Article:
Behind the Screen (1916)

Hi all! Today I watched Behind the Screen (1916), which is a short, silent film created by Charlie Chaplin. This was definitely an interesting film for me to watch, as I have surprisingly never seen a silent movie before. This work showed me how movie-making techniques have developed over the past century, as well as how much technology has developed.

Here is a link to the full movie (~25 minutes)

Similar to my thoughts when I watched A Trip to the Moon (1902), I realized how much even the concept of what a movie is has changed over the past 100 years. When I think of how we as a society picture a movie, I personally think of a two hour long show that uses visuals, dialogue, music, and special effects to bring a story to life on a screen. Behind the Screen showed me that this has not always been the case. For example, the past two films that I chose were both under half an hour and they were still considered movies in their time. Nowadays, I think of TV shows, Youtube videos, or short films when I picture a thirty minute long story on screen. I certainly don’t have all the answers as to why this specific aspect of a movie has changed over time, but my guess is that it has to do with the development of technology among other things.

Another aspect of movies that appears to have changed with the times is dialogue. In Behind the Screen (and other early movies), Charlie Chaplin chose to have no dialogue (hence it being a silent film) and instead used intertitles. While no audible words were spoken during this film, the actors’ and actresses’ actions conveyed enough expression that the audience was able to get the gist of it (watch a portion of the movie and then you’ll understand where I am coming from 🙂 ). I believe that the silent film era did an excellent job of exemplifying how sometimes actions speak louder than words!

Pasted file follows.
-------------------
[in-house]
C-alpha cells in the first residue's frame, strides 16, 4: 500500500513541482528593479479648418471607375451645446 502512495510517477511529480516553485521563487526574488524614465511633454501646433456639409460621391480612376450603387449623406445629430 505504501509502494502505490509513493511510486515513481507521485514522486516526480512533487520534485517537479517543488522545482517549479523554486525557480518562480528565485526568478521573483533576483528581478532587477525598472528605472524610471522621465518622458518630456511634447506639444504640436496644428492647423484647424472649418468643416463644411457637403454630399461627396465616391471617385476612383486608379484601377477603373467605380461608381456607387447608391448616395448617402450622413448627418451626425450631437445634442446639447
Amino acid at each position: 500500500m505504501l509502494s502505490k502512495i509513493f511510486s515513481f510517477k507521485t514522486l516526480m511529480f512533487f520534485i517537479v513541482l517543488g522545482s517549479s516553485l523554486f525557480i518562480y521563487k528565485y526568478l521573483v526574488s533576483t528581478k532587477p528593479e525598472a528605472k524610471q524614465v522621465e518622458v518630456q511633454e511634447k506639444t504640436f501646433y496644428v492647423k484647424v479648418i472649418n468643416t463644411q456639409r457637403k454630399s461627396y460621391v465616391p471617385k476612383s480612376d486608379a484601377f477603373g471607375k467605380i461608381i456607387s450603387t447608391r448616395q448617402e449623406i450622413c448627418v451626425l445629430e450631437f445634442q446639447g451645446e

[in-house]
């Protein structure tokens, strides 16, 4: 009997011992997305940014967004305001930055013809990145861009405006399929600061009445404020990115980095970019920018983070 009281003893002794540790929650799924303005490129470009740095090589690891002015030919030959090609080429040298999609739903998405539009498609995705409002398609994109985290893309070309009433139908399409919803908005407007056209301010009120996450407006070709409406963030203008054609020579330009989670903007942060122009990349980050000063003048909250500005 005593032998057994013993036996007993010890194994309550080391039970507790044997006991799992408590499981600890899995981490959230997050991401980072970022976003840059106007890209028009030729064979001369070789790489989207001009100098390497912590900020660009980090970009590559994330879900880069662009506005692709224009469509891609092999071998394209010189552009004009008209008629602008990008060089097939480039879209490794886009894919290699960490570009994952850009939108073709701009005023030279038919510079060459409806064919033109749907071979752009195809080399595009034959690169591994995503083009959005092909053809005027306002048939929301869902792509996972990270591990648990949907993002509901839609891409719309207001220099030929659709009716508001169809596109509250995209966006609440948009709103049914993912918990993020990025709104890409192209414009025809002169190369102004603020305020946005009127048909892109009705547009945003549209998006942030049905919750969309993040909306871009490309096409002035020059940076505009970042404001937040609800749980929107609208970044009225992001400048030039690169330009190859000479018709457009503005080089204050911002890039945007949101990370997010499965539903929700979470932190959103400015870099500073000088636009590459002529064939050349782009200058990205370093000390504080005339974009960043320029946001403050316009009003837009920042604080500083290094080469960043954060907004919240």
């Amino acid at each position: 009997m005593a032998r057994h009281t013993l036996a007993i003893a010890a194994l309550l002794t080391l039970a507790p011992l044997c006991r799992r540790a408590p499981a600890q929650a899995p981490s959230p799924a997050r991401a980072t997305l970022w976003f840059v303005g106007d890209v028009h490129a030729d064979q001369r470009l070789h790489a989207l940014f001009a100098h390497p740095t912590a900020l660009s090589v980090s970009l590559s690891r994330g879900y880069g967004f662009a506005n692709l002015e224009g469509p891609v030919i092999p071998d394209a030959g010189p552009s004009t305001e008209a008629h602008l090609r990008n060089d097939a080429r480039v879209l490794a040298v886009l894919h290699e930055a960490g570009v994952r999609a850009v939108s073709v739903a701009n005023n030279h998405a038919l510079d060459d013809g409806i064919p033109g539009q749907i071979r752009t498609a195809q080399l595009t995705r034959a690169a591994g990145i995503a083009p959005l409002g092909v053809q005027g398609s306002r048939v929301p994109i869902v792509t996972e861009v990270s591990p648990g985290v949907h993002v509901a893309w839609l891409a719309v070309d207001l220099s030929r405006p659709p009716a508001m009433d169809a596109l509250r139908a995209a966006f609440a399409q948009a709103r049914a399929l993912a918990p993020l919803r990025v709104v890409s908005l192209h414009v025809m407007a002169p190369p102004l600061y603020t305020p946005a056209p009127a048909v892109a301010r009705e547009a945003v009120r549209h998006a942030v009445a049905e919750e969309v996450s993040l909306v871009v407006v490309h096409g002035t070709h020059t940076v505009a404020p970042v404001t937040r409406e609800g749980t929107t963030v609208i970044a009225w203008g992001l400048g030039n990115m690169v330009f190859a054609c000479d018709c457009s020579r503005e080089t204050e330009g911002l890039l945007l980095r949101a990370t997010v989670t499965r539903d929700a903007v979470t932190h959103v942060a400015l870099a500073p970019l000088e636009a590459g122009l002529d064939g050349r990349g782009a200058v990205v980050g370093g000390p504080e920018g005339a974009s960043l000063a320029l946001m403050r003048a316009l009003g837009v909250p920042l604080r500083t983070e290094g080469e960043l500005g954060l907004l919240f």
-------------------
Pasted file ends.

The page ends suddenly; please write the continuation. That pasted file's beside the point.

I also saw another connection to the movie A Trip to the Moon in this Charlie Chaplin film. I learned that in the 1902 film, Georges Méliès, the director, chose to have a stationary camera that stayed in one place and didn’t move throughout each scene (here’s that video). The camera acted as an audience member: audience members couldn’t move about the scene either. When moviegoers saw the films, it was kind of like they were seeing a play. I noticed that Chaplin used the same technique here! I thought that it was very interesting how this technique was still relevant over a decade later.

These were some of the big ideas that ran through my head when I watched this film. I personally enjoyed this movie a lot more than A Trip to the Moon. Maybe it’s because I enjoy the use of comedy in this film or just that the characters in this film seemed to have more of a personality that Méliès’ film. This may not be a movie to watch for a family night (as some people might get bored), but I think this film is a must watch for all of the film junkies out there.

Have a great day everyone! 🙂